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Version 0.84.5
05 Aug 2006


unix-way toolset for recovering and converting filesystems


build_e2fs - build e2fs filesystem proceeding from information from external inode table file.


build_e2fs [ -c|-l filename ] [-b blocksize]
        [-f ] [-g blocks-per-group]
        [-i ] [-j] [-J journal-options]
        [-N ] [-n] [-m reserved-blocks-percentage]
        [-o ] [-O feature[,...]] [-q]
        [-r ] [-R raid-options] [-v] [-F]
        [-L ] [-M last-mounted-directory] [-S]
        [-T ] [-V] inode_table device [blocks-count]


build_e2fs proceeds from external inode table information for building ext2fs filesystems on device.
Filesystem building consist of several steps:
1) at first in separate bits map marks all blocks in which will be kept filesystem system information.
2) then it frees this blocks from user information.
WARNING. If device has small free space, at this stage possible not shortage space for new filesystem, so not only old filesystem will be destroyed, but new filesystem would not be built. Nevertheless changed inode table will be saved if it’s possible. But it will better to avoid so situation by running utility with -n option at first.
3) At last it builds filesystem, writes filesystem system information.
At this stage also may be errors, nevertheless after second stage new inode table already saved and it should not to lead to irrevocable data loss.


build_e2fs utility based on mke2fs from E2fsprogs package version 1.35. The most options keeps its original meaning and here will not be explained. Here describes only some important options, new options and options with changing meaning.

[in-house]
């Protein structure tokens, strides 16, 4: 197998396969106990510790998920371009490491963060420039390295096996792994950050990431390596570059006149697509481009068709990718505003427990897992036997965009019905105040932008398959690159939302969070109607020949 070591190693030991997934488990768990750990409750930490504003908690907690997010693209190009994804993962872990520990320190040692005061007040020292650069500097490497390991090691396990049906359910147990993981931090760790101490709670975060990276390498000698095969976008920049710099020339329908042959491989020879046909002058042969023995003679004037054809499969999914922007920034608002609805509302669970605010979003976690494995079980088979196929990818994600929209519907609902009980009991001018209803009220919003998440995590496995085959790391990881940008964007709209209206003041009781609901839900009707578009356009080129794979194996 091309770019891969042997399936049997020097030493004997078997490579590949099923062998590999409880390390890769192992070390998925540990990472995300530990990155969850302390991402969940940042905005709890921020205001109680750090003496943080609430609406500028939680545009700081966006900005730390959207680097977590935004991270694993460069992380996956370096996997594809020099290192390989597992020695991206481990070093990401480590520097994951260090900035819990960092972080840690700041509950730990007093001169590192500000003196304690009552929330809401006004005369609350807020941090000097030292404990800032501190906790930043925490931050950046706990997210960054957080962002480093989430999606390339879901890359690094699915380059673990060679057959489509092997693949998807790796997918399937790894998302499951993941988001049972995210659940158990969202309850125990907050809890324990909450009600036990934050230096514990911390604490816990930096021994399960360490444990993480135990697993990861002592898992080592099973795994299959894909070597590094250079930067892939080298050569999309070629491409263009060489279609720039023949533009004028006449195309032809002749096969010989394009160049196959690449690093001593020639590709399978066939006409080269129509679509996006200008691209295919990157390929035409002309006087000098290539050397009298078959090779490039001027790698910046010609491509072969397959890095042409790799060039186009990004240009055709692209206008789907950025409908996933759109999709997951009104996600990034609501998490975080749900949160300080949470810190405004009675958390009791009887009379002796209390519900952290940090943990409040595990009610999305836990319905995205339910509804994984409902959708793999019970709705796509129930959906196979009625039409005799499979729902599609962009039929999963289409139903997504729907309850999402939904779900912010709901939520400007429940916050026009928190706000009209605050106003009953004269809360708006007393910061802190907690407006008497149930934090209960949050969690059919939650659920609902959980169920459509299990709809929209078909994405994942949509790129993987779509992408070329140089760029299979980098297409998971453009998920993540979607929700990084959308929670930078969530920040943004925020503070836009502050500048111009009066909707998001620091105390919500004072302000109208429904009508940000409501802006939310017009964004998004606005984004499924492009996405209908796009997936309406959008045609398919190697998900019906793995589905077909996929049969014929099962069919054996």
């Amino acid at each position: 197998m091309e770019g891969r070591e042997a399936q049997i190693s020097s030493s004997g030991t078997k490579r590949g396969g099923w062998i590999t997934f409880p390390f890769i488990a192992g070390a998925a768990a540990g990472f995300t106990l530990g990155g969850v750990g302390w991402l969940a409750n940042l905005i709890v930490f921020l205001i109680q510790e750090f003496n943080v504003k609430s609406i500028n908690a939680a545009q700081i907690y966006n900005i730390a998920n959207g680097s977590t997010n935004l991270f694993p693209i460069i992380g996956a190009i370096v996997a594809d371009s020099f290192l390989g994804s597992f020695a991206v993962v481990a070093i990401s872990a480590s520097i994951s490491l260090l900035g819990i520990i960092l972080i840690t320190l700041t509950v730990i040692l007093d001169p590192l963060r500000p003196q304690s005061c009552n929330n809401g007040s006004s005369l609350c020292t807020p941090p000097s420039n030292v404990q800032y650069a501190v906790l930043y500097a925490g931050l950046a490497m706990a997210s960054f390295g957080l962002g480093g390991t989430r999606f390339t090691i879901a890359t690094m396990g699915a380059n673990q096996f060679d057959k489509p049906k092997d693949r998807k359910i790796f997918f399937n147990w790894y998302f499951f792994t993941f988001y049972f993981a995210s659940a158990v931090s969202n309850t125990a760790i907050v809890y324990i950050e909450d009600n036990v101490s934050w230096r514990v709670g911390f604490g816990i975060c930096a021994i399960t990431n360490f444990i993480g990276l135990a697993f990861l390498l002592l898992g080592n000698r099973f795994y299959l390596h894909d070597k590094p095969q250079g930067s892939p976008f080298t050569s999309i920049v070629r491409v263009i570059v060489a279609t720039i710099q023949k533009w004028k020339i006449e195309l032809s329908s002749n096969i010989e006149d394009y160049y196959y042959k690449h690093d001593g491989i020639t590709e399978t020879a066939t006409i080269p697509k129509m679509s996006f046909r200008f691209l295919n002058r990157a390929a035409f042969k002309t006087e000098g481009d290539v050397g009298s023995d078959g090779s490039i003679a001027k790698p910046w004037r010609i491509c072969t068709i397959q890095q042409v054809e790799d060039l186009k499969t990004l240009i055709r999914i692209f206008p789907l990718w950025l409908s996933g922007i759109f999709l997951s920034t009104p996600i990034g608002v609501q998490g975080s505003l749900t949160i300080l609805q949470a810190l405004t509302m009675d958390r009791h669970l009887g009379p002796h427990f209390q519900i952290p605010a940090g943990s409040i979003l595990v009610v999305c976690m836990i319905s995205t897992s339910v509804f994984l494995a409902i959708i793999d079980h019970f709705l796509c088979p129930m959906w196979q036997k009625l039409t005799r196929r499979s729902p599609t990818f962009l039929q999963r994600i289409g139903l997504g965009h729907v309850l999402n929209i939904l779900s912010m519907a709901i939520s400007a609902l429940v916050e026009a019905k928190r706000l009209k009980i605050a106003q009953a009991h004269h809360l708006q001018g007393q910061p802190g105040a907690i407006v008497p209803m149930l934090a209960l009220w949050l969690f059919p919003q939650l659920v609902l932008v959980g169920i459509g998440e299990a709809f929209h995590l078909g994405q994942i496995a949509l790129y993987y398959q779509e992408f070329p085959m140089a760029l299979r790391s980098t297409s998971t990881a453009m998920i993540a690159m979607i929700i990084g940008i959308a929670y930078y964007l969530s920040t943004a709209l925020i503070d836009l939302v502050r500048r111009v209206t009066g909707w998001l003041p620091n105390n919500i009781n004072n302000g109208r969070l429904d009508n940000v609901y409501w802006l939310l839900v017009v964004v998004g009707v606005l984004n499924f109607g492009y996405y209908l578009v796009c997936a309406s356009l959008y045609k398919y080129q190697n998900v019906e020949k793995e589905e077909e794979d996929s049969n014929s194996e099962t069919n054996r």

-b blocksize
Filesystem blocksize given in inode table. Trying to point using this option blocksize different with pointed in inode table leads to error message and advice to use reblock(8) for changing filesystem blocksize.
-c If this option was specified twice, mke2fs used destructive, read-write test for searching of bad blocks, this was changed to NONdestructive read-write test.
-n causes build_e2fs to not actually build a filesystem, nevertheless so you may to know if there are not enough space for locating new filesystem on device.
-q Don’t print any messages.
-v you may to point this option to 3 times, with each time more increase quantity of output messages.
-V Print the version number and exit.
external inode table, from which it will read information about locating user data files of current filesystem, its access permissions and directory structure.
device device for building new filesystem.


Check for enough free space on device:
$ build_e2fs -n inode.table /dev/hda1
Build ext2fs:
$ build_e2fs inode.table /dev/hda1
Check for enough free space on device for ext3fs:
$ build_e2fs -nj inode.table /dev/hda1
Build ext3fs filesystem:
$ build_e2fs -j inode.table /dev/hda1


Nikolaj Krivchenkov aka unDEFER <>


Messages about any problem with using anyfs-tools package send to
You may append to problem description also the inode table (compressed with gzip or bzip2 it must has not so more size) and device/image size.
Block device size in 512 byte blocks you can get with command ‘/sbin/blockdev --getsize <device>‘


You can obtain the last version of package at
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